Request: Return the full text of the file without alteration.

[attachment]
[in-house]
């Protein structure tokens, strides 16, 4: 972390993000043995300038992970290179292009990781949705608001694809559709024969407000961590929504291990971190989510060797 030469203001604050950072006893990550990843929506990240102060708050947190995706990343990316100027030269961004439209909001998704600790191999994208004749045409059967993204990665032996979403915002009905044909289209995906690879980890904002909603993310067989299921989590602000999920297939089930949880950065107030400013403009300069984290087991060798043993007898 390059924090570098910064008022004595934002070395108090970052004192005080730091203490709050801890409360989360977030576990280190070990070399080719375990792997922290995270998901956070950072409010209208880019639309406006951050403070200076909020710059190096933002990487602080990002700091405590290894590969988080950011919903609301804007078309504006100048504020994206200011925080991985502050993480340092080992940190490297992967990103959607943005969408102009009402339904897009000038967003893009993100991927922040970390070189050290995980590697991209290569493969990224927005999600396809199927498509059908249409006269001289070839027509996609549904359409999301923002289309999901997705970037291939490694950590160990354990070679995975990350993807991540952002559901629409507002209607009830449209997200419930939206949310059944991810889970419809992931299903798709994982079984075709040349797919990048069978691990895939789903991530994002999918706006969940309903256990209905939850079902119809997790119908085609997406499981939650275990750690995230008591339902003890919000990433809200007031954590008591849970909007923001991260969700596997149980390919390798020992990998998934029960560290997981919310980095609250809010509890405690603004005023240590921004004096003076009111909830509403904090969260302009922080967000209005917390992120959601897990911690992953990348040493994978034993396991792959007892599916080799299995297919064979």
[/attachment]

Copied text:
[in-house]
């Protein structure tokens, strides 16, 4: 972390993000043995300038992970290179292009990781949705608001694809559709024969407000961590929504291990971190989510060797 030469203001604050950072006893990550990843929506990240102060708050947190995706990343990316100027030269961004439209909001998704600790191999994208004749045409059967993204990665032996979403915002009905044909289209995906690879980890904002909603993310067989299921989590602000999920297939089930949880950065107030400013403009300069984290087991060798043993007898 390059924090570098910064008022004595934002070395108090970052004192005080730091203490709050801890409360989360977030576990280190070990070399080719375990792997922290995270998901956070950072409010209208880019639309406006951050403070200076909020710059190096933002990487602080990002700091405590290894590969988080950011919903609301804007078309504006100048504020994206200011925080991985502050993480340092080992940190490297992967990103959607943005969408102009009402339904897009000038967003893009993100991927922040970390070189050290995980590697991209290569493969990224927005999600396809199927498509059908249409006269001289070839027509996609549904359409999301923002289309999901997705970037291939490694950590160990354990070679995975990350993807991540952002559901629409507002209607009830449209997200419930939206949310059944991810889970419809992931299903798709994982079984075709040349797919990048069978691990895939789903991530994002999918706006969940309903256990209905939850079902119809997790119908085609997406499981939650275990750690995230008591339902003890919000990433809200007031954590008591849970909007923001991260969700596997149980390919390798020992990998998934029960560290997981919310980095609250809010509890405690603004005023240590921004004096003076009111909830509403904090969260302009922080967000209005917390992120959601897990911690992953990348040493994978034993396991792959007892599916080799299995297919064979």